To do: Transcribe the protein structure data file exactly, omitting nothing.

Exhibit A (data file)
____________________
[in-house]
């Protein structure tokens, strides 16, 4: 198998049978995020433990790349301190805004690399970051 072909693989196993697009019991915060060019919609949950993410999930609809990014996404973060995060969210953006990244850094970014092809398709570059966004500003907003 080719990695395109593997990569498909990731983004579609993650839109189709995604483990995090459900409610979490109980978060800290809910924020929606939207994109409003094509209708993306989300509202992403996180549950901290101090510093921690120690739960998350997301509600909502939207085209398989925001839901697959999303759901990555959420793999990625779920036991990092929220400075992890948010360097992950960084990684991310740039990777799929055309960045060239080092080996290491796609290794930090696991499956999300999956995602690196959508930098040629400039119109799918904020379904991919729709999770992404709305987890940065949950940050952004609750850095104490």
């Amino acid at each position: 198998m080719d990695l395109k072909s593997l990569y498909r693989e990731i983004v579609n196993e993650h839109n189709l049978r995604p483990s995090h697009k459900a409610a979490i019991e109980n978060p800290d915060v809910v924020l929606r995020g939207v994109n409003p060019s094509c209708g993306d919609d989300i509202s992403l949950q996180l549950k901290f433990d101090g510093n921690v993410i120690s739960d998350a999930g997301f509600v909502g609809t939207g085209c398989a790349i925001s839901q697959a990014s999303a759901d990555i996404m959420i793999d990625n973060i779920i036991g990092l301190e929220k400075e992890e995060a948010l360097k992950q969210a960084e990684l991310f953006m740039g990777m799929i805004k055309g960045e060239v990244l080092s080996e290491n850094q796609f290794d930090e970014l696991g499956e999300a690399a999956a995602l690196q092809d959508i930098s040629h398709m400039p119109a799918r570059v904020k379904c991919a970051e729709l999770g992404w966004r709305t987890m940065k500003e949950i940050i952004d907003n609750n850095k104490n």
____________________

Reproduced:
[in-house]
């Protein structure tokens, strides 16, 4: 198998049978995020433990790349301190805004690399970051 072909693989196993697009019991915060060019919609949950993410999930609809990014996404973060995060969210953006990244850094970014092809398709570059966004500003907003 080719990695395109593997990569498909990731983004579609993650839109189709995604483990995090459900409610979490109980978060800290809910924020929606939207994109409003094509209708993306989300509202992403996180549950901290101090510093921690120690739960998350997301509600909502939207085209398989925001839901697959999303759901990555959420793999990625779920036991990092929220400075992890948010360097992950960084990684991310740039990777799929055309960045060239080092080996290491796609290794930090696991499956999300999956995602690196959508930098040629400039119109799918904020379904991919729709999770992404709305987890940065949950940050952004609750850095104490």
């Amino acid at each position: 198998m080719d990695l395109k072909s593997l990569y498909r693989e990731i983004v579609n196993e993650h839109n189709l049978r995604p483990s995090h697009k459900a409610a979490i019991e109980n978060p800290d915060v809910v924020l929606r995020g939207v994109n409003p060019s094509c209708g993306d919609d989300i509202s992403l949950q996180l549950k901290f433990d101090g510093n921690v993410i120690s739960d998350a999930g997301f509600v909502g609809t939207g085209c398989a790349i925001s839901q697959a990014s999303a759901d990555i996404m959420i793999d990625n973060i779920i036991g990092l301190e929220k400075e992890e995060a948010l360097k992950q969210a960084e990684l991310f953006m740039g990777m799929i805004k055309g960045e060239v990244l080092s080996e290491n850094q796609f290794d930090e970014l696991g499956e999300a690399a999956a995602l690196q092809d959508i930098s040629h398709m400039p119109a799918r570059v904020k379904c991919a970051e729709l999770g992404w966004r709305t987890m940065k500003e949950i940050i952004d907003n609750n850095k104490n």